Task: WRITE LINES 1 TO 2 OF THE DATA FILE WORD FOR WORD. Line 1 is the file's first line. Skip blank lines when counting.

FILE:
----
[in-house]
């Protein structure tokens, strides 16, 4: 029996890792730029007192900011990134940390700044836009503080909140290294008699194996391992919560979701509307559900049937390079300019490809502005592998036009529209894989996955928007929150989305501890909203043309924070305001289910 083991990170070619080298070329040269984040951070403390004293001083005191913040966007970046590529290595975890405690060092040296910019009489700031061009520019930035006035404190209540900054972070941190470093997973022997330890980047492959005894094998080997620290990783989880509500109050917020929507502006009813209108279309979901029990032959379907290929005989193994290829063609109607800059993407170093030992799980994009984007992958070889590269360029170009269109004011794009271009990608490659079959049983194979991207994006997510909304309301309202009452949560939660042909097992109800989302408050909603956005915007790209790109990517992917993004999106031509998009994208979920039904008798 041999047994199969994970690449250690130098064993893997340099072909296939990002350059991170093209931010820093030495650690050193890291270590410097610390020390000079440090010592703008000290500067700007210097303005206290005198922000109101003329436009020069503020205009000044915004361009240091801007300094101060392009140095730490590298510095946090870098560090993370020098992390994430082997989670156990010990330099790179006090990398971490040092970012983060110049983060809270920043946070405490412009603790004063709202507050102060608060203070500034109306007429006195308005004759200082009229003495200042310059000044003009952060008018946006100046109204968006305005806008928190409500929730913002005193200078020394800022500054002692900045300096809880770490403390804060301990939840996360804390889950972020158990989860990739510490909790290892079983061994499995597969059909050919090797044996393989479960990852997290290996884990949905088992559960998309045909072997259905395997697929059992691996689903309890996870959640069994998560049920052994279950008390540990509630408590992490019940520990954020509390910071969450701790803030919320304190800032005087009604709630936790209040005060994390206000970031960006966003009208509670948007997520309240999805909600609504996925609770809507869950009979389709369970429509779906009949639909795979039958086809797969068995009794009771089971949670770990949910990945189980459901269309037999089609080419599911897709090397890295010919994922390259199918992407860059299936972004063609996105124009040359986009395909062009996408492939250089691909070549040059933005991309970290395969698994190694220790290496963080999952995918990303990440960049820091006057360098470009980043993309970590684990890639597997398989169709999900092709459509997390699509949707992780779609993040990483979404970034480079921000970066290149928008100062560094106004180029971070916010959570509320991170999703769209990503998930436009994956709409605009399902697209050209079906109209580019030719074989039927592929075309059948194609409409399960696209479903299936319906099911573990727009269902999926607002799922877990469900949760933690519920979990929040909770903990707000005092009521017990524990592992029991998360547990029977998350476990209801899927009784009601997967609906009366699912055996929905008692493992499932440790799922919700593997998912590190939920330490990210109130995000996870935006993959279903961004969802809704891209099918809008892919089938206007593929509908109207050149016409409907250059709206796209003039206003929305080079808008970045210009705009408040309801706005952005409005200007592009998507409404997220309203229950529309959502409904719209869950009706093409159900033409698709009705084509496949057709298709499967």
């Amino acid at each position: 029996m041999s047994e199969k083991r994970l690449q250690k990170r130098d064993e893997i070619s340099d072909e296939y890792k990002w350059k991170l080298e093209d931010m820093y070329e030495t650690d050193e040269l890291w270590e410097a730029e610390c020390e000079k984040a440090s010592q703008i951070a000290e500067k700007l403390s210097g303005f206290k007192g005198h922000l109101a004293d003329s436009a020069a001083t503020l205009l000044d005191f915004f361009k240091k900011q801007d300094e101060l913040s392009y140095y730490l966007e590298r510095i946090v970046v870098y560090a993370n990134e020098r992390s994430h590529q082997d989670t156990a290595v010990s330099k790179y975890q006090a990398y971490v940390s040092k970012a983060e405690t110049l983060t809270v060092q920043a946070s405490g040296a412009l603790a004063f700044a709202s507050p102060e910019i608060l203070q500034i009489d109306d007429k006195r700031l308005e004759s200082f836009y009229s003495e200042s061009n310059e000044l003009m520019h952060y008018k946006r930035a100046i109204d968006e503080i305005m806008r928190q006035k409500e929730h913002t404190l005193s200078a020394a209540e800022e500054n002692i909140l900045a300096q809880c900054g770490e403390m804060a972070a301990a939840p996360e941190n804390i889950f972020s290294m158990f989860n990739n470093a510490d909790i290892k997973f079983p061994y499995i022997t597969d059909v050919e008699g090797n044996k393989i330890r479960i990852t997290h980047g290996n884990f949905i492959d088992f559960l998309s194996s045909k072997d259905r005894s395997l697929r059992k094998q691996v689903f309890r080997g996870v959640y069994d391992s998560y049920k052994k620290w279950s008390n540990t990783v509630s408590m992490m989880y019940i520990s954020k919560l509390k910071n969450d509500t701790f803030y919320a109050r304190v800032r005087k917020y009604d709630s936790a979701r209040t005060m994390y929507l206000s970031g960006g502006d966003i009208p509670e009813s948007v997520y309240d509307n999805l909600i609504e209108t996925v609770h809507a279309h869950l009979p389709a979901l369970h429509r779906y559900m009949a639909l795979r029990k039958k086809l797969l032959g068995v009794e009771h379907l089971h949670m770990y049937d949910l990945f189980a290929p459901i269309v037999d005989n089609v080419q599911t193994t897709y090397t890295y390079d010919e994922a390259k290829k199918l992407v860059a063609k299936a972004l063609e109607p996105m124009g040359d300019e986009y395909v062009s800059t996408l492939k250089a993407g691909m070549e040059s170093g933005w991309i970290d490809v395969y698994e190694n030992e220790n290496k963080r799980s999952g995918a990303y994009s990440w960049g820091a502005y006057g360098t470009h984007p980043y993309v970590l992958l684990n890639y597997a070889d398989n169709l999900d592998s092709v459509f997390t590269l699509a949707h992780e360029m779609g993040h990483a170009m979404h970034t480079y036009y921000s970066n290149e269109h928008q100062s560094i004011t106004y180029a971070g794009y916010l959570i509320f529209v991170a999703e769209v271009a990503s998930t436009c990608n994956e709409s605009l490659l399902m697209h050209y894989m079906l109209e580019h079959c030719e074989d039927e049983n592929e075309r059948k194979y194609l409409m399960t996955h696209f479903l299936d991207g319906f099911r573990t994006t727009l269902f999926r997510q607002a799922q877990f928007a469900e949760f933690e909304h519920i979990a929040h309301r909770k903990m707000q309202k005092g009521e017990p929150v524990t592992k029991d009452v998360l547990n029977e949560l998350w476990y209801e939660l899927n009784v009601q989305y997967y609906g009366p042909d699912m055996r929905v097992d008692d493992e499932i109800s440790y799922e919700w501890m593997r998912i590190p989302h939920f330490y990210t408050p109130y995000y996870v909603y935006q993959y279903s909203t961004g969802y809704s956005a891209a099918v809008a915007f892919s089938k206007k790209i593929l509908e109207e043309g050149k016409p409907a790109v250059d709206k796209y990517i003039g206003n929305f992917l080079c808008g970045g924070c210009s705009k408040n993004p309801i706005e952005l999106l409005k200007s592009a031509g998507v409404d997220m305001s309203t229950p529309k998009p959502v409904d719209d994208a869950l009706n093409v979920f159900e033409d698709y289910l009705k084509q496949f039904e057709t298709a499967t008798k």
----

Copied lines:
[in-house]
């Protein structure tokens, strides 16, 4: 029996890792730029007192900011990134940390700044836009503080909140290294008699194996391992919560979701509307559900049937390079300019490809502005592998036009529209894989996955928007929150989305501890909203043309924070305001289910 083991990170070619080298070329040269984040951070403390004293001083005191913040966007970046590529290595975890405690060092040296910019009489700031061009520019930035006035404190209540900054972070941190470093997973022997330890980047492959005894094998080997620290990783989880509500109050917020929507502006009813209108279309979901029990032959379907290929005989193994290829063609109607800059993407170093030992799980994009984007992958070889590269360029170009269109004011794009271009990608490659079959049983194979991207994006997510909304309301309202009452949560939660042909097992109800989302408050909603956005915007790209790109990517992917993004999106031509998009994208979920039904008798 041999047994199969994970690449250690130098064993893997340099072909296939990002350059991170093209931010820093030495650690050193890291270590410097610390020390000079440090010592703008000290500067700007210097303005206290005198922000109101003329436009020069503020205009000044915004361009240091801007300094101060392009140095730490590298510095946090870098560090993370020098992390994430082997989670156990010990330099790179006090990398971490040092970012983060110049983060809270920043946070405490412009603790004063709202507050102060608060203070500034109306007429006195308005004759200082009229003495200042310059000044003009952060008018946006100046109204968006305005806008928190409500929730913002005193200078020394800022500054002692900045300096809880770490403390804060301990939840996360804390889950972020158990989860990739510490909790290892079983061994499995597969059909050919090797044996393989479960990852997290290996884990949905088992559960998309045909072997259905395997697929059992691996689903309890996870959640069994998560049920052994279950008390540990509630408590992490019940520990954020509390910071969450701790803030919320304190800032005087009604709630936790209040005060994390206000970031960006966003009208509670948007997520309240999805909600609504996925609770809507869950009979389709369970429509779906009949639909795979039958086809797969068995009794009771089971949670770990949910990945189980459901269309037999089609080419599911897709090397890295010919994922390259199918992407860059299936972004063609996105124009040359986009395909062009996408492939250089691909070549040059933005991309970290395969698994190694220790290496963080999952995918990303990440960049820091006057360098470009980043993309970590684990890639597997398989169709999900092709459509997390699509949707992780779609993040990483979404970034480079921000970066290149928008100062560094106004180029971070916010959570509320991170999703769209990503998930436009994956709409605009399902697209050209079906109209580019030719074989039927592929075309059948194609409409399960696209479903299936319906099911573990727009269902999926607002799922877990469900949760933690519920979990929040909770903990707000005092009521017990524990592992029991998360547990029977998350476990209801899927009784009601997967609906009366699912055996929905008692493992499932440790799922919700593997998912590190939920330490990210109130995000996870935006993959279903961004969802809704891209099918809008892919089938206007593929509908109207050149016409409907250059709206796209003039206003929305080079808008970045210009705009408040309801706005952005409005200007592009998507409404997220309203229950529309959502409904719209869950009706093409159900033409698709009705084509496949057709298709499967």